Thank you Focus Entertainment for sending us a review code!
In 2019, I reviewed and enjoyed A Plague Tale: Innocence. I highly recommend completing that game before embarking on this sequel, as many characters are carried over from it. A Plague Tale: Requiem begins with the same main characters, Amicia and her younger brother, Hugo, playing outside and enjoying the tranquility after barely escaping the previous plague with their lives. Their mother is an alchemist and is Lucas’ mentor who is in the middle age-wise between Amicia and Hugo. Lucus is not related to Amicia and Hugo, but they are very close. When Hugo is feeling well, Amicia and Lucas struggle to keep up with his boundless energy levels.
Sadly, Hugo’s health is failing again as his body is losing its ability to contain the cursed blood within it. When Hugo loses control of his emotions, hordes of rats emerge from underground and bring even the strongest fortresses crumbling down. After destroying yet another village, the family pack their bags to seek the help of a renowned alchemist in “The Order” who is familiar with Hugo’s curse.
Their mother and Lucas are in favor of seeking The Order’s council while Hugo and Amicia would rather seek out the healing island that Hugo has been seeing in his dreams. While they disagree on treatment methods, everyone is in agreement that Hugo doesn’t have much longer in his current state.
The story is broken down into seventeen chapters and took me approximately fifteen hours (or more) to complete. Without going into spoiler territory, this is one of the few games to make me cry in the end. There is a lot of violence and some of it is very gruesome. Amicia is a sharpshooter with her slingshot and can stab enemies if they get too close. Later in the game, she’ll get a cross bow which is great for taking down more powerful foes. Nonviolent methods of dealing with enemies are possible such as throwing stones at crates of armor to distract soldiers. However, not all deaths can be avoided.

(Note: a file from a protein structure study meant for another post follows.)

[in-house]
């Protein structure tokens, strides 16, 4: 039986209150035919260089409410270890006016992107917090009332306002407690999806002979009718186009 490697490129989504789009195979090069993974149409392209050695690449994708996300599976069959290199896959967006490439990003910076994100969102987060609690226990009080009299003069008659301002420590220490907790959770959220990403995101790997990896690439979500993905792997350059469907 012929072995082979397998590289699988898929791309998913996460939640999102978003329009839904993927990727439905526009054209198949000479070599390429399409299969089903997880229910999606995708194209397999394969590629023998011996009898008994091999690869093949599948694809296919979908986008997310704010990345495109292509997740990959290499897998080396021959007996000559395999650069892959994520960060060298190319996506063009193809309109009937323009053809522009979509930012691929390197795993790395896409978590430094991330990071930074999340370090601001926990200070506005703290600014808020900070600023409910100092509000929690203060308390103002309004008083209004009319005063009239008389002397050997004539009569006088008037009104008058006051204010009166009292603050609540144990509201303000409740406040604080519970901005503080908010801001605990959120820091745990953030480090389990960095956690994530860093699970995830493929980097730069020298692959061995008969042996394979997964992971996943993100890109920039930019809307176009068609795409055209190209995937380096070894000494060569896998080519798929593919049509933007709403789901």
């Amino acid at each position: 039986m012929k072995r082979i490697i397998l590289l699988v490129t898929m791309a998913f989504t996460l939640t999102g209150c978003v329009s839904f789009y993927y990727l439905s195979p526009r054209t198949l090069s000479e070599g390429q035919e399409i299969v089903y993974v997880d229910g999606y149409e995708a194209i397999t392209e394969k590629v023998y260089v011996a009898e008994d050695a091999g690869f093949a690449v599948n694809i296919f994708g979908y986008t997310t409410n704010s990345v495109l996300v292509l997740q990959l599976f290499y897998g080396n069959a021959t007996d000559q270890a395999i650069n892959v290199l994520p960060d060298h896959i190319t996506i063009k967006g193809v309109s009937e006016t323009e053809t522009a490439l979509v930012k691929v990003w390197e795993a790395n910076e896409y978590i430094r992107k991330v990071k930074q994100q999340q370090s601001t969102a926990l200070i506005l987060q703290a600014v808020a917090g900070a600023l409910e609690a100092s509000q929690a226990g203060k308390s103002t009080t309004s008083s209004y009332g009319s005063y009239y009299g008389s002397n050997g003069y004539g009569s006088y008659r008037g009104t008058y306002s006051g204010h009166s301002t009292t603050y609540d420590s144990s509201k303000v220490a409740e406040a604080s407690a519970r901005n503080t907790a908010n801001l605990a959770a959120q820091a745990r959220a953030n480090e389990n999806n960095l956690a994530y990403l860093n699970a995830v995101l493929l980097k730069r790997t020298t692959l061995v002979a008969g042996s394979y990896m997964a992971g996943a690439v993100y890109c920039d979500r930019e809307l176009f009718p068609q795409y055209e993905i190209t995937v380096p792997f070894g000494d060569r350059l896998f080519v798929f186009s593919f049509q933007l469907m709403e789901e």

Stealth plays a significant role throughout the game. While Amicia can take on enemies from a distance, it’s often best to avoid detection in the first place. Amicia will automatically level up her skills as she uses them more and more. Her alchemy and weapons can be upgraded throughout the games as long as she has the necessary components and a workbench handy. While crafting materials are frequently available, upgrading tools are a little harder to come by.
Like the previous game, rats are a big part of this one. They’re still not fond of light sources and you can use materials to extinguish the flames of your opponents to make them vulnerable to nearby hordes of rats. You can lure rats to certain areas and Hugo can assist in controlling small groups of them throughout the game.
Not surprisingly, death plays a big part in a plague-themed game. There are lots of dead bodies and gruesome sights to behold while traversing the cursed lands. There are some gorgeous sights to see, but they’re few and far between. It really hits hard seeing beautiful and vibrant towns turning into ruinous rubble due to Hugo’s curse. It’s a constant struggle for Hugo and Amicia to settle down and find happiness only to have war and rats following them everywhere.
One of the towns visited by Amicia and Hugo worships a child god and makes both animal and human sacrifices to him. You’ll get to see close ups of throats being slit and other acts of violence. On multiple occasions, I winced, closed my eyes, or looked away. This game is really gory. Language is another issue worth noting. Along with the Lord’s name being used in vain, you’ll hear all sort of language, including the F-bomb on multiple occasions.
From a technical aspect, A Plague Tale: Requiem is very impressive with it's gorgeous visuals and highly detailed character models. The voice acting is just as impressive. I did run into a couple of game glitches that required me to restart a chapter or load from a checkpoint. Thankfully, not too much gameplay was lost upon reloading a save or restarting the chapter.
If you enjoyed A Plague Tale: Innocence, A Plague Tale: Requiem is a worthy successor and is well worth looking into provided that you don’t mind the language or intense violence. Keep some tissues handy towards the end though.